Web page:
If the prime rates are down in Washington, it's because money is too plentiful to steal. The new figures are out on the income of people living in the 100 top metropolitan market areas. Washington, D.C., and its Maryland and Virginia suburbs, the perennial leader, is ahead again.
Average household income in your nation's capital is $27,702. Only 11 other metropolitan areas have average family incomes in excess of $20,000, and only one, Nassau and Suffolk counties on suburban Long Island, New York, comes close to reaching the income levels achieved in Washington. With virtually all wage earners either employed by the government contractors (the favored way of hiding the true dimensions of government employment), average family income in the District of Columbia and environs is an unbelievable $13,004 a year higher than in New York City and more than $8,000 a year higher than in Chicago.
Another way to express the massive overcompensation of federal gevernment employees is to look at the total disposable-income figures. The Washington metropolitan area with about 3 million people in it had over $28 billion in disposable income while Philadelphia with somewhat less than 5 million people barely beat out Washington with a slightly larger disposable income. In other words, government workers, in the aggregate, are probably being paid 30 to 40 per cent more than non-federal gevernment workers.
The practise of giving workers raises to offset the inflationary degradation of the dollar insures that the public payrollers' lead in compensation will grow. Private sector wage earners' inflation equalization raises come more slowly. Thus, although public payrollers are major contributors to inflation, the present pay system tends to give them a money premium, a cash prize, for doing their work inefficiently and therefore contributing to yet greater inflation. Federal pay at all levels and in all jobs should be tied not to the contributing to yet greater inflation. Federal pay at all levels and in all jobs should be tied not to the consumer price index but to private sector wages in real or non-inflated purchasing power dollars.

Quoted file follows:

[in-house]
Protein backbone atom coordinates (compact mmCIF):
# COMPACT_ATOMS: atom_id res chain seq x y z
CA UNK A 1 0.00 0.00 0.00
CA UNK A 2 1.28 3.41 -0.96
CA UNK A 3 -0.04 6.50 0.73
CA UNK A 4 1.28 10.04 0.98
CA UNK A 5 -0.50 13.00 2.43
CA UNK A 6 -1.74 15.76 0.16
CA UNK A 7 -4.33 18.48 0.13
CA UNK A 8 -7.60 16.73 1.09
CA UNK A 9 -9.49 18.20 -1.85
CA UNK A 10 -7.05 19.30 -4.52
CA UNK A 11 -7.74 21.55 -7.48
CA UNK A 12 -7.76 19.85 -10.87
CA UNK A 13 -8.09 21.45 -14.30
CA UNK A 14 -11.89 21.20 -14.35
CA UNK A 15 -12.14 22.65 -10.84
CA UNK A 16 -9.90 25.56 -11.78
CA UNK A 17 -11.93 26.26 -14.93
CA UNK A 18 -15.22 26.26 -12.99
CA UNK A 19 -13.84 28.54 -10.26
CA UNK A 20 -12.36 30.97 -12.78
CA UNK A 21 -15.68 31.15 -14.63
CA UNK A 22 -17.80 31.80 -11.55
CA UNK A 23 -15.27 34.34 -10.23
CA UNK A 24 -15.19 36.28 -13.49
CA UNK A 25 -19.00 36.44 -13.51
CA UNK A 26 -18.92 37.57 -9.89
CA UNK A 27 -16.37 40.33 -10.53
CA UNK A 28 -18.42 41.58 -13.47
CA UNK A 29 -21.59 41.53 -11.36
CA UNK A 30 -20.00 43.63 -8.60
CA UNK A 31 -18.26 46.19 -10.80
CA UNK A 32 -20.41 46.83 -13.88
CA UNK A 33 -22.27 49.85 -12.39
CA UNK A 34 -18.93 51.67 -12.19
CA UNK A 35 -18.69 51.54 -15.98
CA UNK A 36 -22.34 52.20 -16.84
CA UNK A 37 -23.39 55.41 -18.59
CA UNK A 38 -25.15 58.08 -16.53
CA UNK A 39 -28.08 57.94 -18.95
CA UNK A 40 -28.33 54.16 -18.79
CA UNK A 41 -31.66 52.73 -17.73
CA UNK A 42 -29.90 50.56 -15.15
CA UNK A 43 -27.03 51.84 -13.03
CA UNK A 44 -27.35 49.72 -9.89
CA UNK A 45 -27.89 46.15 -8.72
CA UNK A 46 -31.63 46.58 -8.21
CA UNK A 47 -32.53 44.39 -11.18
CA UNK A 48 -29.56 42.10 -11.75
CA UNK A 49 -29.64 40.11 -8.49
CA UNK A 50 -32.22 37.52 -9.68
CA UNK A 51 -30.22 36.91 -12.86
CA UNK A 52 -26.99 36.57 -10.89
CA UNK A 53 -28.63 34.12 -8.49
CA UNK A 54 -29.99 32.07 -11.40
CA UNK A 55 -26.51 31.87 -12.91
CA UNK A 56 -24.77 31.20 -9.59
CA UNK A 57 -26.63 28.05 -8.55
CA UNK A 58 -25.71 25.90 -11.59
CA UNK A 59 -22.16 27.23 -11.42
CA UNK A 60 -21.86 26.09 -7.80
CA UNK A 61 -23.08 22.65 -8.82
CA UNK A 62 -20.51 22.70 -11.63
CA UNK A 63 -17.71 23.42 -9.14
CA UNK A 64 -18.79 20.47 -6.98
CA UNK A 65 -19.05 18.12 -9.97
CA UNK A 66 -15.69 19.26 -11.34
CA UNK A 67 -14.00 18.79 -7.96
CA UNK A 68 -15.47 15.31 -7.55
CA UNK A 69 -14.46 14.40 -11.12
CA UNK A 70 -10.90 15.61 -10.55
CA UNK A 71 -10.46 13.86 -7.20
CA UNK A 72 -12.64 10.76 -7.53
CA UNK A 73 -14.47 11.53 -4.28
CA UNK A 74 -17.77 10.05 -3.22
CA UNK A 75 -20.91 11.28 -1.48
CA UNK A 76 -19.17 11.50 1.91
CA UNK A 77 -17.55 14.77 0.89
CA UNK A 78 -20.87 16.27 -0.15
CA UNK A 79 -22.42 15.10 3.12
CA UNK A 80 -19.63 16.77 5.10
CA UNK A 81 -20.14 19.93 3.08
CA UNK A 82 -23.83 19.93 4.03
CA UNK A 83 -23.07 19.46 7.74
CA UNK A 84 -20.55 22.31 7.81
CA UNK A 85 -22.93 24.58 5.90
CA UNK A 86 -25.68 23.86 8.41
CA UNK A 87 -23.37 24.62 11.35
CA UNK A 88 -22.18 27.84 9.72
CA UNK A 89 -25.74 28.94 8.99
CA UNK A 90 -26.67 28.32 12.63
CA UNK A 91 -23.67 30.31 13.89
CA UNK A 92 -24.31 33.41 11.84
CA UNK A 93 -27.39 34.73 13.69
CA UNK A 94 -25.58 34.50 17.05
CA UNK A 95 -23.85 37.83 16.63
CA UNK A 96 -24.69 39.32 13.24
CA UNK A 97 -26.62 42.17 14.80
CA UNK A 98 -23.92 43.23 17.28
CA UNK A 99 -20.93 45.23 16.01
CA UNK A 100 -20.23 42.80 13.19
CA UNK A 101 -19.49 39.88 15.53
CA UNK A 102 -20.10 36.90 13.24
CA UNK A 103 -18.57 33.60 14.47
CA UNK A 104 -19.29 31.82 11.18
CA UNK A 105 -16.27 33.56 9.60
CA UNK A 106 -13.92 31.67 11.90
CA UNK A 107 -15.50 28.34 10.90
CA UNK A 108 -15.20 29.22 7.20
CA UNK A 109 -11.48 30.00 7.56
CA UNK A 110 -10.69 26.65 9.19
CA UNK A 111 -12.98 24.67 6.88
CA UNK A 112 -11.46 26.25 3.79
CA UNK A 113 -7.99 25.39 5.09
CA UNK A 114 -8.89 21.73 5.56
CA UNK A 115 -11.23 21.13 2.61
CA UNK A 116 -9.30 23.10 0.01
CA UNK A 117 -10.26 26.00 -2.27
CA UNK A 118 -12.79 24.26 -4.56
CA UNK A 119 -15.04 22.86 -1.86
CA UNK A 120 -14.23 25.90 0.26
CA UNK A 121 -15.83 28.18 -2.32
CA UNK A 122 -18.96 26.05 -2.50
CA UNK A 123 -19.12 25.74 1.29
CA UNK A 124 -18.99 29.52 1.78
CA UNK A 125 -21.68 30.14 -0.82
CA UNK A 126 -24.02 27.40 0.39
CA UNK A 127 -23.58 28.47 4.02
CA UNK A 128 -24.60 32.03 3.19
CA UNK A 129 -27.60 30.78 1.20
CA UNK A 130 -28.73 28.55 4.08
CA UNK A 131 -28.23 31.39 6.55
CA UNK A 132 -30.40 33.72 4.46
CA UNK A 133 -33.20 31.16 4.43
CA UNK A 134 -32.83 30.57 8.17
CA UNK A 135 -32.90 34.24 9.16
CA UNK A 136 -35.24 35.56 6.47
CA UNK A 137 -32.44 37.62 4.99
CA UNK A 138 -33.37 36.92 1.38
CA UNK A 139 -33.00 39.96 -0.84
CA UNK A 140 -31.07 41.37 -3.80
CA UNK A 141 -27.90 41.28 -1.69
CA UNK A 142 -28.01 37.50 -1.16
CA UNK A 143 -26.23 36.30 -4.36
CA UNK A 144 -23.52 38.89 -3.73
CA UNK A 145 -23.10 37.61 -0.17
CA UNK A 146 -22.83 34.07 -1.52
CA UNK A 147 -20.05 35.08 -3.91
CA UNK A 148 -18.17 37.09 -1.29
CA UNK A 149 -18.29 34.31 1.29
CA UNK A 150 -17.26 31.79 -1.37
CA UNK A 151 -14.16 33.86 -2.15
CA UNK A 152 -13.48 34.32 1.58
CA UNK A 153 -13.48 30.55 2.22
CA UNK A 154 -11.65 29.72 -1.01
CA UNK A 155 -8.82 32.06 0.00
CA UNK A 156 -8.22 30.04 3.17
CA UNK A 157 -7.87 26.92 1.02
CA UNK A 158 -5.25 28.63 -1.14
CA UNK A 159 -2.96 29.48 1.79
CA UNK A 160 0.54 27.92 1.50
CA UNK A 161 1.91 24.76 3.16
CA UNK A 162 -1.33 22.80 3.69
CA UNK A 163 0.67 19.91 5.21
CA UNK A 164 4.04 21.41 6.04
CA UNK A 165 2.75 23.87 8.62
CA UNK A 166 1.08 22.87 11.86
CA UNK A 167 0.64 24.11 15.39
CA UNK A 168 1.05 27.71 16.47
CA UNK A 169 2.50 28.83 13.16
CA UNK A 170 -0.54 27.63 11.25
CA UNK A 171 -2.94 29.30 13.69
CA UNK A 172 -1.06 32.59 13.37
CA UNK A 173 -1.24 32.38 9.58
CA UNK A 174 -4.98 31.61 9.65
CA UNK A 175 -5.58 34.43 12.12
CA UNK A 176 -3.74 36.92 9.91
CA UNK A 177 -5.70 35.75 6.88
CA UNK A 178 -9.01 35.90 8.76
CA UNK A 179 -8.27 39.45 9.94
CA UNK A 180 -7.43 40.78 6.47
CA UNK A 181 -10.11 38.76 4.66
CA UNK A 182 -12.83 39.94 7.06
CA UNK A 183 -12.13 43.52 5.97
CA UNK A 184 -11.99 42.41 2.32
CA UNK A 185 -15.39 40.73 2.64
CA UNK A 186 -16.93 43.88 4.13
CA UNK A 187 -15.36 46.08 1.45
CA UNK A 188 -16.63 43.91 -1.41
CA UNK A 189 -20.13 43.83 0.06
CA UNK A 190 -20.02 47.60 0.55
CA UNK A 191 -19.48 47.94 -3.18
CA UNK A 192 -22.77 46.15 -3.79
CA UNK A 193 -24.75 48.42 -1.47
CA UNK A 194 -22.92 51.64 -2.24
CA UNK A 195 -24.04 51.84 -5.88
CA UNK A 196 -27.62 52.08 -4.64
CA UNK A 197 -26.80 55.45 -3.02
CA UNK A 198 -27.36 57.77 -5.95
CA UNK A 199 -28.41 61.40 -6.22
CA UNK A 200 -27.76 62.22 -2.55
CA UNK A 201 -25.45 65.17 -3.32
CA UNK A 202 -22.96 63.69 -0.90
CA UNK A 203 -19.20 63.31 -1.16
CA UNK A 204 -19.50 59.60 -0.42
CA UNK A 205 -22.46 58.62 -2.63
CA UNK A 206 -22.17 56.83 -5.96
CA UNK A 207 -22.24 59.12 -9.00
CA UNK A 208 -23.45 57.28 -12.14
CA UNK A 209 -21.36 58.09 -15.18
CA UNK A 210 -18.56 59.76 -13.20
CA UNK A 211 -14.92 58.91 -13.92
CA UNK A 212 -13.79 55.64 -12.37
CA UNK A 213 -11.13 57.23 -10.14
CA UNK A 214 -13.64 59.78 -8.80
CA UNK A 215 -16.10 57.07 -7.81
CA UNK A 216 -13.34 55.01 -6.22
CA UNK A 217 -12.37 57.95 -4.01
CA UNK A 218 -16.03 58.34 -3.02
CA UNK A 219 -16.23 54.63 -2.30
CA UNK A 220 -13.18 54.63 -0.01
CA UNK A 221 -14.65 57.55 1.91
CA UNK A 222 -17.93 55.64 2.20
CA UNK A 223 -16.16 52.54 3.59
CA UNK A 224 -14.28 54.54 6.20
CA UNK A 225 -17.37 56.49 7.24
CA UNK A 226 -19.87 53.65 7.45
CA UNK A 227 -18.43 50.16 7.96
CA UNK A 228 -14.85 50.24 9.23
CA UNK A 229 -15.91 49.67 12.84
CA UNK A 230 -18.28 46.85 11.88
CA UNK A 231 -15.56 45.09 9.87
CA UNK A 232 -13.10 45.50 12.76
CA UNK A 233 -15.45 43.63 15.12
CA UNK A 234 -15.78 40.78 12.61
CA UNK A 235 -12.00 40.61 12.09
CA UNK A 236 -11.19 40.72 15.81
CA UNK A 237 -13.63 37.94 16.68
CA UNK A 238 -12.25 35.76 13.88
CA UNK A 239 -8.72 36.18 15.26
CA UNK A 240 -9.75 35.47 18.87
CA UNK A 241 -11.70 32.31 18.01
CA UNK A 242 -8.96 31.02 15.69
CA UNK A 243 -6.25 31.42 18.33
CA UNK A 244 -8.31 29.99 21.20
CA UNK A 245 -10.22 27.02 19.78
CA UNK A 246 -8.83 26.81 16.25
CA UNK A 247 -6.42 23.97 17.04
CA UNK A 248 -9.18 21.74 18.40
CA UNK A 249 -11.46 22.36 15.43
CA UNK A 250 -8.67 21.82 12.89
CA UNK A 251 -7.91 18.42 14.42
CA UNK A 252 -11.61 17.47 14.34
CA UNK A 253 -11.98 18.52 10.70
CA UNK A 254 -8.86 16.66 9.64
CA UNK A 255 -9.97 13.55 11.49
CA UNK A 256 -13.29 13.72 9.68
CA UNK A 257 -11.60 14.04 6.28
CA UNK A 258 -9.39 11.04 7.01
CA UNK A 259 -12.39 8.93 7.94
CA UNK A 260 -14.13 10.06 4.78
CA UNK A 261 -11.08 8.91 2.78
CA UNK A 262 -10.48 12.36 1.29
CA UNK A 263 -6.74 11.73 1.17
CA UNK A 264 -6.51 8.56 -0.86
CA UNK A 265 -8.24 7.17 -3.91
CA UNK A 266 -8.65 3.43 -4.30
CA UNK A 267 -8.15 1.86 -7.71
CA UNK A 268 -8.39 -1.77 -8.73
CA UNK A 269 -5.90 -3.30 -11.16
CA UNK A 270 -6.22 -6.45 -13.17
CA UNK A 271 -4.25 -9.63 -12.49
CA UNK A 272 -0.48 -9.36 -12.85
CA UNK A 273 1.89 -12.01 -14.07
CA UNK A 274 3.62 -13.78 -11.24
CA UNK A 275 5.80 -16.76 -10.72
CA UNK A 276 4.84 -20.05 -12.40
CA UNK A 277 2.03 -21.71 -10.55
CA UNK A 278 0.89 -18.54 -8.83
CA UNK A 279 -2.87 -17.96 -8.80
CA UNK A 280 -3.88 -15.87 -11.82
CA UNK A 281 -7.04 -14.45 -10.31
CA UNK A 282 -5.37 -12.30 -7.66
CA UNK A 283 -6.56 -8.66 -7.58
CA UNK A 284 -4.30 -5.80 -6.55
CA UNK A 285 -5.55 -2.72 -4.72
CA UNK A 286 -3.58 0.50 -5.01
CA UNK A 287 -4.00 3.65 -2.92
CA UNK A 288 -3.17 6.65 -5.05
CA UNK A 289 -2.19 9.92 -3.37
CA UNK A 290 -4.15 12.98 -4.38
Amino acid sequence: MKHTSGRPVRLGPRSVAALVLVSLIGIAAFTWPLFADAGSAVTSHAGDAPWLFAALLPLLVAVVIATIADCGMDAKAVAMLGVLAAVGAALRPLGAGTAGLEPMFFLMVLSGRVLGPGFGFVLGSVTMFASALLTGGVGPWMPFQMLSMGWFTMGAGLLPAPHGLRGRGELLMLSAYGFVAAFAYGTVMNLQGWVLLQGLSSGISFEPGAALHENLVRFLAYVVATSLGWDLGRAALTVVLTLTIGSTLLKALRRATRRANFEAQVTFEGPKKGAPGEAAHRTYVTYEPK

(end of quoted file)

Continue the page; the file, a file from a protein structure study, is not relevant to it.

Under such an arrangement federal employees' salaries would shrink along with everybody else's. We then could hope we would have built in some small incentive for efficiency and effectiveness in the government service.
Although the comparison is unfair in some respects, if you want to know what's wrong with paying government employees more than the worker-producers in a society, look at the Soviet Union. There is a special demoralization and cynicism that comes from knowing one is being taxed so that a parasitical class, which performs no readily visible, usefulfunction, may enjoy luxuries one cannot afford one's self. Washington and Dallas are two cities that both have a Neiman-Marcus department store; there is but one Elizabeth Arden beauty salon in London, Paris and Rome but there are two in Washington, D.C.
By compensating government workers at these astounding rates they are put on another track in life than the rest of us must run. Given superior pay, medical and retirement benefits, they know they will never need to rely on the programs they administer. They will never be on the line of olf or sick people queued up in front of their own desks.
They lack the motive to be energetic and curious and improvising to make whatever they are doing successful. The fruits of their work, whether sweet or bitter, are not for them, and this inspires a common attitude among government workers, a common attitude government workers have for us others - contempt. Why shouldn't they feel contempt for us over the years as fools, as persons who may complain but who always pay up to support them, and then at length, after years of paying up so they can shop at Neiman-Marcus and get their rub-downs at Elizabeth Arden's, we must end our lives indigent, standing on their lines, waiting for those much-advertised government services which don't in fact exist.
Against all this it's arguable that Jimmy Carter never had a chance, no matter what he may have thought when he was running for office. Once in the office he has acted more like one of us waiting on a government line than as the possessor of the ultimate big desk before which we line up. That may be because he is a politically weak man in a politically weak position, but what's depressing is that he has never even tried. He of the studied symbolic gesture, symbolic and material to the inhabitants of the federal honeycomb and they all carry but one message - you have nothing to fear from me.